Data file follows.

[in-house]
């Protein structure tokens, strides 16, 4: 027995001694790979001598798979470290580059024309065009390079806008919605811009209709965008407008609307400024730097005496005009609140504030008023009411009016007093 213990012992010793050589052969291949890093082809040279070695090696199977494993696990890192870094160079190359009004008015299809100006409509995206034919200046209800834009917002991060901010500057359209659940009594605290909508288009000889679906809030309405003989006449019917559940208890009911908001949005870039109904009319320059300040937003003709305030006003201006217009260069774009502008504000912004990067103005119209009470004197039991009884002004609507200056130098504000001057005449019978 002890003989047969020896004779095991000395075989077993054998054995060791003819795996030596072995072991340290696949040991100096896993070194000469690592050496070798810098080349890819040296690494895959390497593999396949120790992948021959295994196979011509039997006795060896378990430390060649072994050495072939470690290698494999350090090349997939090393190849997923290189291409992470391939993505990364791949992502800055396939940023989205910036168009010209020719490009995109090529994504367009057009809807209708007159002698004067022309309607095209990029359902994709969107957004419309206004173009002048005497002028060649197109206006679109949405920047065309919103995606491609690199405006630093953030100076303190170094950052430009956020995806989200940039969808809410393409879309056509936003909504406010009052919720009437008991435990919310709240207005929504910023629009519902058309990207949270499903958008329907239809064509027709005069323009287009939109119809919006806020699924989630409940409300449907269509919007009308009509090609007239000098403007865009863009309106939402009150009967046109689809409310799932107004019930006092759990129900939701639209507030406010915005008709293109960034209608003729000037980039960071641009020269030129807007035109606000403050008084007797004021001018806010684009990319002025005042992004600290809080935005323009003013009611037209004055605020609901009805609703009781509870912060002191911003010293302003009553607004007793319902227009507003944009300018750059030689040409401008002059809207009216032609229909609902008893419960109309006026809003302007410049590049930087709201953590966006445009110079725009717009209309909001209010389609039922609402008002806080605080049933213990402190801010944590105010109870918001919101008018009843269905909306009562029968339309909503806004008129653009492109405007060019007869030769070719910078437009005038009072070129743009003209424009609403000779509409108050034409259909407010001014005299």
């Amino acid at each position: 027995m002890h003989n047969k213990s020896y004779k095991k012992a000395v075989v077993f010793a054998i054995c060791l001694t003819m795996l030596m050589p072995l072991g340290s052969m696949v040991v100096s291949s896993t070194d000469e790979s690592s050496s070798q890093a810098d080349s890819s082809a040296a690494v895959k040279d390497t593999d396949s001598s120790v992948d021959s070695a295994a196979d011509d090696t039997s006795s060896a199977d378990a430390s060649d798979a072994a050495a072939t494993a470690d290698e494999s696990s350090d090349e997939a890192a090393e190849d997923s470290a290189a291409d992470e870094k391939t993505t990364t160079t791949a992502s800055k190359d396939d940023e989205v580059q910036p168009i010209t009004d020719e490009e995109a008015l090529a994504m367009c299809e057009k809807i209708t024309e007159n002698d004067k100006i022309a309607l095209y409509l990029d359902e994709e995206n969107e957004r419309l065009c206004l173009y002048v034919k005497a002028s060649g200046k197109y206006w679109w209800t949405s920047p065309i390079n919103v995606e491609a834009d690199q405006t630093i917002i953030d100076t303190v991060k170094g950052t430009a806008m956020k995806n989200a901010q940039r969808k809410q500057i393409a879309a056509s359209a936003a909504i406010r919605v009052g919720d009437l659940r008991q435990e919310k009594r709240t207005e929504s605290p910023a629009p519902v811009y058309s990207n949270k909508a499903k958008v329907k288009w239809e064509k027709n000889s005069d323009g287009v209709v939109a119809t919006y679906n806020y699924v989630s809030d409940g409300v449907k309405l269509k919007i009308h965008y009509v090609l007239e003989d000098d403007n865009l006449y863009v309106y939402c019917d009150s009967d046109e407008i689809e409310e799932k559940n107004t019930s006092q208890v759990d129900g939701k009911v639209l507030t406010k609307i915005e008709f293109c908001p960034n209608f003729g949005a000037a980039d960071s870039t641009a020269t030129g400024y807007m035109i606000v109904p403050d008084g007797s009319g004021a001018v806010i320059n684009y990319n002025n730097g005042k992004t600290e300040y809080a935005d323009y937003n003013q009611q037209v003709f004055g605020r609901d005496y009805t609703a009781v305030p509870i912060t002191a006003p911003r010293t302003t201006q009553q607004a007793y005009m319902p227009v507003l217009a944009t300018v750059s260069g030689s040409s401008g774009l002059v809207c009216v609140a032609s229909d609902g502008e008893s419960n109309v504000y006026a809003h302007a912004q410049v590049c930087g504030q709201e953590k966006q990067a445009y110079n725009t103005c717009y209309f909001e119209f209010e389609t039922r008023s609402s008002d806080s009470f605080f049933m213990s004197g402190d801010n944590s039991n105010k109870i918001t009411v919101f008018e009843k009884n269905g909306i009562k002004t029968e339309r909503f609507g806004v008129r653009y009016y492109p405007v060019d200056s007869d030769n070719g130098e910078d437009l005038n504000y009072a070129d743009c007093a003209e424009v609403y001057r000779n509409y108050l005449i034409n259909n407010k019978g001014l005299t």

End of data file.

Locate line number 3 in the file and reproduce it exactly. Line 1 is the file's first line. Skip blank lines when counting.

């Amino acid at each position: 027995m002890h003989n047969k213990s020896y004779k095991k012992a000395v075989v077993f010793a054998i054995c060791l001694t003819m795996l030596m050589p072995l072991g340290s052969m696949v040991v100096s291949s896993t070194d000469e790979s690592s050496s070798q890093a810098d080349s890819s082809a040296a690494v895959k040279d390497t593999d396949s001598s120790v992948d021959s070695a295994a196979d011509d090696t039997s006795s060896a199977d378990a430390s060649d798979a072994a050495a072939t494993a470690d290698e494999s696990s350090d090349e997939a890192a090393e190849d997923s470290a290189a291409d992470e870094k391939t993505t990364t160079t791949a992502s800055k190359d396939d940023e989205v580059q910036p168009i010209t009004d020719e490009e995109a008015l090529a994504m367009c299809e057009k809807i209708t024309e007159n002698d004067k100006i022309a309607l095209y409509l990029d359902e994709e995206n969107e957004r419309l065009c206004l173009y002048v034919k005497a002028s060649g200046k197109y206006w679109w209800t949405s920047p065309i390079n919103v995606e491609a834009d690199q405006t630093i917002i953030d100076t303190v991060k170094g950052t430009a806008m956020k995806n989200a901010q940039r969808k809410q500057i393409a879309a056509s359209a936003a909504i406010r919605v009052g919720d009437l659940r008991q435990e919310k009594r709240t207005e929504s605290p910023a629009p519902v811009y058309s990207n949270k909508a499903k958008v329907k288009w239809e064509k027709n000889s005069d323009g287009v209709v939109a119809t919006y679906n806020y699924v989630s809030d409940g409300v449907k309405l269509k919007i009308h965008y009509v090609l007239e003989d000098d403007n865009l006449y863009v309106y939402c019917d009150s009967d046109e407008i689809e409310e799932k559940n107004t019930s006092q208890v759990d129900g939701k009911v639209l507030t406010k609307i915005e008709f293109c908001p960034n209608f003729g949005a000037a980039d960071s870039t641009a020269t030129g400024y807007m035109i606000v109904p403050d008084g007797s009319g004021a001018v806010i320059n684009y990319n002025n730097g005042k992004t600290e300040y809080a935005d323009y937003n003013q009611q037209v003709f004055g605020r609901d005496y009805t609703a009781v305030p509870i912060t002191a006003p911003r010293t302003t201006q009553q607004a007793y005009m319902p227009v507003l217009a944009t300018v750059s260069g030689s040409s401008g774009l002059v809207c009216v609140a032609s229909d609902g502008e008893s419960n109309v504000y006026a809003h302007a912004q410049v590049c930087g504030q709201e953590k966006q990067a445009y110079n725009t103005c717009y209309f909001e119209f209010e389609t039922r008023s609402s008002d806080s009470f605080f049933m213990s004197g402190d801010n944590s039991n105010k109870i918001t009411v919101f008018e009843k009884n269905g909306i009562k002004t029968e339309r909503f609507g806004v008129r653009y009016y492109p405007v060019d200056s007869d030769n070719g130098e910078d437009l005038n504000y009072a070129d743009c007093a003209e424009v609403y001057r000779n509409y108050l005449i034409n259909n407010k019978g001014l005299t």